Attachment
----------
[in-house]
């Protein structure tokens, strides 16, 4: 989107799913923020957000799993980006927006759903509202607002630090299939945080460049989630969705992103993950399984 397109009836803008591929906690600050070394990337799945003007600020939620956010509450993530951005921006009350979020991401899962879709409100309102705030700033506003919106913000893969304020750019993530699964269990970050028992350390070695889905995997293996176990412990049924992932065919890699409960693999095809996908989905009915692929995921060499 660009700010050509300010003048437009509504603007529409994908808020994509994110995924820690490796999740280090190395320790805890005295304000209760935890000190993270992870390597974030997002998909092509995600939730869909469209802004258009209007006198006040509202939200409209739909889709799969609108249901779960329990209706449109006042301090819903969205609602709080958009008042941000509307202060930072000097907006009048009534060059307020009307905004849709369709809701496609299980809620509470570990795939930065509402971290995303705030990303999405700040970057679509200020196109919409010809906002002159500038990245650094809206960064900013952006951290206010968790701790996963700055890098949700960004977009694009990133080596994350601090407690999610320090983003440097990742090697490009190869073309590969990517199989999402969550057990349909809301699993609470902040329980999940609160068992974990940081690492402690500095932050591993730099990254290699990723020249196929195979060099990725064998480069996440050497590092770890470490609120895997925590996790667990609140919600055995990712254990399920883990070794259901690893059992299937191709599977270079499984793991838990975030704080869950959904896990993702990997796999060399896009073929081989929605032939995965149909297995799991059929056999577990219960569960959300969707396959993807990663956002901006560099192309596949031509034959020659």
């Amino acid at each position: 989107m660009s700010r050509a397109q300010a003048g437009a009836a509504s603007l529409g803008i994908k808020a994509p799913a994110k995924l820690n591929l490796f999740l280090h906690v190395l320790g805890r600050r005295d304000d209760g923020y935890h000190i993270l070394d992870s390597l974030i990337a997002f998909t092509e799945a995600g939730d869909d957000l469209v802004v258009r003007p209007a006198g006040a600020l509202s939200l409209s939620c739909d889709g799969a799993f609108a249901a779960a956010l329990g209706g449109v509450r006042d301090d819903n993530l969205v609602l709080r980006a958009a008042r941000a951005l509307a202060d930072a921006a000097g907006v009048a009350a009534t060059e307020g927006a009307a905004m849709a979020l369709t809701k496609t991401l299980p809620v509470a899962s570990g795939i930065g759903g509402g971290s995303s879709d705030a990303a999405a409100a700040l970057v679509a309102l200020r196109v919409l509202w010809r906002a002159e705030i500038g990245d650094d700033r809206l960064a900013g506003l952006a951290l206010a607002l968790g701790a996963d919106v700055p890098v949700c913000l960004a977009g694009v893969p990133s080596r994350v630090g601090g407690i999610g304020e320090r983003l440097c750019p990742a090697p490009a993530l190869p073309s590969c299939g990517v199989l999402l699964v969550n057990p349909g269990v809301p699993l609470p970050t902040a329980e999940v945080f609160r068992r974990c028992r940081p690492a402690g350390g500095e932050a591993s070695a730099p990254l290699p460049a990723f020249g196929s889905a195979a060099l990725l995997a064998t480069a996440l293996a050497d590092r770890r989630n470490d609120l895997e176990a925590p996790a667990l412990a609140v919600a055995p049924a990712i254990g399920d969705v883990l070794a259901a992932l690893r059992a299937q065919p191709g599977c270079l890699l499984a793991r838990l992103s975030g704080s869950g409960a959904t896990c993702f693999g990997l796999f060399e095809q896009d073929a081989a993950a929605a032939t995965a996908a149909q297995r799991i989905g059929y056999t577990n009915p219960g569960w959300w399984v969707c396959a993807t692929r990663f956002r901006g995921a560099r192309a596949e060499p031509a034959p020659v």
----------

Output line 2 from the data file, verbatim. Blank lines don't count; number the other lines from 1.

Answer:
């Protein structure tokens, strides 16, 4: 989107799913923020957000799993980006927006759903509202607002630090299939945080460049989630969705992103993950399984 397109009836803008591929906690600050070394990337799945003007600020939620956010509450993530951005921006009350979020991401899962879709409100309102705030700033506003919106913000893969304020750019993530699964269990970050028992350390070695889905995997293996176990412990049924992932065919890699409960693999095809996908989905009915692929995921060499 660009700010050509300010003048437009509504603007529409994908808020994509994110995924820690490796999740280090190395320790805890005295304000209760935890000190993270992870390597974030997002998909092509995600939730869909469209802004258009209007006198006040509202939200409209739909889709799969609108249901779960329990209706449109006042301090819903969205609602709080958009008042941000509307202060930072000097907006009048009534060059307020009307905004849709369709809701496609299980809620509470570990795939930065509402971290995303705030990303999405700040970057679509200020196109919409010809906002002159500038990245650094809206960064900013952006951290206010968790701790996963700055890098949700960004977009694009990133080596994350601090407690999610320090983003440097990742090697490009190869073309590969990517199989999402969550057990349909809301699993609470902040329980999940609160068992974990940081690492402690500095932050591993730099990254290699990723020249196929195979060099990725064998480069996440050497590092770890470490609120895997925590996790667990609140919600055995990712254990399920883990070794259901690893059992299937191709599977270079499984793991838990975030704080869950959904896990993702990997796999060399896009073929081989929605032939995965149909297995799991059929056999577990219960569960959300969707396959993807990663956002901006560099192309596949031509034959020659």